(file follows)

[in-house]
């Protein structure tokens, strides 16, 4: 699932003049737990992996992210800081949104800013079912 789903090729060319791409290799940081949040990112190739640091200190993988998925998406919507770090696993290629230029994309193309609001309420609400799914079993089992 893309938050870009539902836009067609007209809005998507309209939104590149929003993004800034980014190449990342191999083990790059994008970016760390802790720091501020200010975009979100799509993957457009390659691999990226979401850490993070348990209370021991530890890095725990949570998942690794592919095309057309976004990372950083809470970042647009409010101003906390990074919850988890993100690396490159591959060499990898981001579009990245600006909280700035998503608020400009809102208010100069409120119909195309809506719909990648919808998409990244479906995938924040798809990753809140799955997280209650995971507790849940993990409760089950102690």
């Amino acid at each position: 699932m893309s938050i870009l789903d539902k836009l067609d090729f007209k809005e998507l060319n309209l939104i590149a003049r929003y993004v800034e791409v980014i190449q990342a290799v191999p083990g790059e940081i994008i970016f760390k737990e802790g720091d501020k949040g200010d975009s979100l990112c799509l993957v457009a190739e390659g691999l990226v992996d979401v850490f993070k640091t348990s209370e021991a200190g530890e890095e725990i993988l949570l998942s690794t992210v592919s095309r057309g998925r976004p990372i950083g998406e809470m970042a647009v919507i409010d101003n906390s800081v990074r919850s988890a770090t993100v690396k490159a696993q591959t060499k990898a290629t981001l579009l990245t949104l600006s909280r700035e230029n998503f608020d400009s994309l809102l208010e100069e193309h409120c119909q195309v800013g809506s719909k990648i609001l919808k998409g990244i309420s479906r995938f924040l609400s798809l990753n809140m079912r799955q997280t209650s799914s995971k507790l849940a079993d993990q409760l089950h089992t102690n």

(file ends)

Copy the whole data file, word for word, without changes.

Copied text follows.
[in-house]
């Protein structure tokens, strides 16, 4: 699932003049737990992996992210800081949104800013079912 789903090729060319791409290799940081949040990112190739640091200190993988998925998406919507770090696993290629230029994309193309609001309420609400799914079993089992 893309938050870009539902836009067609007209809005998507309209939104590149929003993004800034980014190449990342191999083990790059994008970016760390802790720091501020200010975009979100799509993957457009390659691999990226979401850490993070348990209370021991530890890095725990949570998942690794592919095309057309976004990372950083809470970042647009409010101003906390990074919850988890993100690396490159591959060499990898981001579009990245600006909280700035998503608020400009809102208010100069409120119909195309809506719909990648919808998409990244479906995938924040798809990753809140799955997280209650995971507790849940993990409760089950102690």
């Amino acid at each position: 699932m893309s938050i870009l789903d539902k836009l067609d090729f007209k809005e998507l060319n309209l939104i590149a003049r929003y993004v800034e791409v980014i190449q990342a290799v191999p083990g790059e940081i994008i970016f760390k737990e802790g720091d501020k949040g200010d975009s979100l990112c799509l993957v457009a190739e390659g691999l990226v992996d979401v850490f993070k640091t348990s209370e021991a200190g530890e890095e725990i993988l949570l998942s690794t992210v592919s095309r057309g998925r976004p990372i950083g998406e809470m970042a647009v919507i409010d101003n906390s800081v990074r919850s988890a770090t993100v690396k490159a696993q591959t060499k990898a290629t981001l579009l990245t949104l600006s909280r700035e230029n998503f608020d400009s994309l809102l208010e100069e193309h409120c119909q195309v800013g809506s719909k990648i609001l919808k998409g990244i309420s479906r995938f924040l609400s798809l990753n809140m079912r799955q997280t209650s799914s995971k507790l849940a079993d993990q409760l089950h089992t102690n």